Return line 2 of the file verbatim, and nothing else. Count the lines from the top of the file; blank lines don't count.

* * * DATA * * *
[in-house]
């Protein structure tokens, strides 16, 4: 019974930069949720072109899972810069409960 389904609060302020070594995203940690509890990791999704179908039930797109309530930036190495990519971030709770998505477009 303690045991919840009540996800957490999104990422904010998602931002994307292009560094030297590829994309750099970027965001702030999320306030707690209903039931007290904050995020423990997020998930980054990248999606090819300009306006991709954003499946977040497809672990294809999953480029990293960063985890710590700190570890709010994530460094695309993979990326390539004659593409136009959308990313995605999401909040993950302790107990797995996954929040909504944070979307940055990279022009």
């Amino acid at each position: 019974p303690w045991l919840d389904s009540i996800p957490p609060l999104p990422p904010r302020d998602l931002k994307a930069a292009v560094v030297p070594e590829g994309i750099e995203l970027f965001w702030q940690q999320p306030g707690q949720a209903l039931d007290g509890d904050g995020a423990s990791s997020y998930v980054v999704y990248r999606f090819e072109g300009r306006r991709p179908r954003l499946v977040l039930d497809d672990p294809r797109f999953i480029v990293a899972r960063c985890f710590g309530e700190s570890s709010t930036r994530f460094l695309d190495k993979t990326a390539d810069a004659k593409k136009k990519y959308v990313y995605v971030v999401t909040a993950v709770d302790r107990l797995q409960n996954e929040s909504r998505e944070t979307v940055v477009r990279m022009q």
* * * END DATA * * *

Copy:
């Protein structure tokens, strides 16, 4: 019974930069949720072109899972810069409960 389904609060302020070594995203940690509890990791999704179908039930797109309530930036190495990519971030709770998505477009 303690045991919840009540996800957490999104990422904010998602931002994307292009560094030297590829994309750099970027965001702030999320306030707690209903039931007290904050995020423990997020998930980054990248999606090819300009306006991709954003499946977040497809672990294809999953480029990293960063985890710590700190570890709010994530460094695309993979990326390539004659593409136009959308990313995605999401909040993950302790107990797995996954929040909504944070979307940055990279022009």